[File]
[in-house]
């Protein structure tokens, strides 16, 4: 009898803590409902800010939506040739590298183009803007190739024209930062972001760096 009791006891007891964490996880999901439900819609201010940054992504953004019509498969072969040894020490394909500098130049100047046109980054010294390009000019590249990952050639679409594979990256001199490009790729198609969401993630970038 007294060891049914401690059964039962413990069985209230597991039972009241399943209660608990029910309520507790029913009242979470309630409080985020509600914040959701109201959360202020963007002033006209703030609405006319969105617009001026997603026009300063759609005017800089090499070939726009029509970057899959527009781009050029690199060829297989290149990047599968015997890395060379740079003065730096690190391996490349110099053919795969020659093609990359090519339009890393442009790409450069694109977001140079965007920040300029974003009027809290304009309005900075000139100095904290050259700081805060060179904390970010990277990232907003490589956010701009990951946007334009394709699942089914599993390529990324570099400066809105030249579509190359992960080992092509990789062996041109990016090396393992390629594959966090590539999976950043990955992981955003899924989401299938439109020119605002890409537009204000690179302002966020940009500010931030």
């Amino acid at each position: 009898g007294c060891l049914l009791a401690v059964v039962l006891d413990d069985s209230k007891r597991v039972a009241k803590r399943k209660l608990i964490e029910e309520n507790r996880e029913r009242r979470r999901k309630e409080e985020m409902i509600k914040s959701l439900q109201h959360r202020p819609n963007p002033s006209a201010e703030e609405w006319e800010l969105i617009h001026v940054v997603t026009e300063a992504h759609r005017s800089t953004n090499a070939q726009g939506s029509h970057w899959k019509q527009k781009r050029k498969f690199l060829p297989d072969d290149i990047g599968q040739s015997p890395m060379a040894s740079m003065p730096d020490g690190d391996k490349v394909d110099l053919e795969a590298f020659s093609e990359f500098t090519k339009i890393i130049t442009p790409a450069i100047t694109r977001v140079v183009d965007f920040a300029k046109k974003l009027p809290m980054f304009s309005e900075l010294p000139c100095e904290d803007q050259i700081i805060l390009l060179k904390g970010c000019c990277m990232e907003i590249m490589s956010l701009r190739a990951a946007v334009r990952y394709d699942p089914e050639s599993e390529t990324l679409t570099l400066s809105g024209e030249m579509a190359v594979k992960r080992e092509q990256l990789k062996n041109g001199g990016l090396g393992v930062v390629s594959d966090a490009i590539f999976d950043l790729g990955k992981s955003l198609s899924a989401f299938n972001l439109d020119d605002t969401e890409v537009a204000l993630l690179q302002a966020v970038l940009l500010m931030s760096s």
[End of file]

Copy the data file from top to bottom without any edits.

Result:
[in-house]
């Protein structure tokens, strides 16, 4: 009898803590409902800010939506040739590298183009803007190739024209930062972001760096 009791006891007891964490996880999901439900819609201010940054992504953004019509498969072969040894020490394909500098130049100047046109980054010294390009000019590249990952050639679409594979990256001199490009790729198609969401993630970038 007294060891049914401690059964039962413990069985209230597991039972009241399943209660608990029910309520507790029913009242979470309630409080985020509600914040959701109201959360202020963007002033006209703030609405006319969105617009001026997603026009300063759609005017800089090499070939726009029509970057899959527009781009050029690199060829297989290149990047599968015997890395060379740079003065730096690190391996490349110099053919795969020659093609990359090519339009890393442009790409450069694109977001140079965007920040300029974003009027809290304009309005900075000139100095904290050259700081805060060179904390970010990277990232907003490589956010701009990951946007334009394709699942089914599993390529990324570099400066809105030249579509190359992960080992092509990789062996041109990016090396393992390629594959966090590539999976950043990955992981955003899924989401299938439109020119605002890409537009204000690179302002966020940009500010931030």
């Amino acid at each position: 009898g007294c060891l049914l009791a401690v059964v039962l006891d413990d069985s209230k007891r597991v039972a009241k803590r399943k209660l608990i964490e029910e309520n507790r996880e029913r009242r979470r999901k309630e409080e985020m409902i509600k914040s959701l439900q109201h959360r202020p819609n963007p002033s006209a201010e703030e609405w006319e800010l969105i617009h001026v940054v997603t026009e300063a992504h759609r005017s800089t953004n090499a070939q726009g939506s029509h970057w899959k019509q527009k781009r050029k498969f690199l060829p297989d072969d290149i990047g599968q040739s015997p890395m060379a040894s740079m003065p730096d020490g690190d391996k490349v394909d110099l053919e795969a590298f020659s093609e990359f500098t090519k339009i890393i130049t442009p790409a450069i100047t694109r977001v140079v183009d965007f920040a300029k046109k974003l009027p809290m980054f304009s309005e900075l010294p000139c100095e904290d803007q050259i700081i805060l390009l060179k904390g970010c000019c990277m990232e907003i590249m490589s956010l701009r190739a990951a946007v334009r990952y394709d699942p089914e050639s599993e390529t990324l679409t570099l400066s809105g024209e030249m579509a190359v594979k992960r080992e092509q990256l990789k062996n041109g001199g990016l090396g393992v930062v390629s594959d966090a490009i590539f999976d950043l790729g990955k992981s955003l198609s899924a989401f299938n972001l439109d020119d605002t969401e890409v537009a204000l993630l690179q302002a966020v970038l940009l500010m931030s760096s």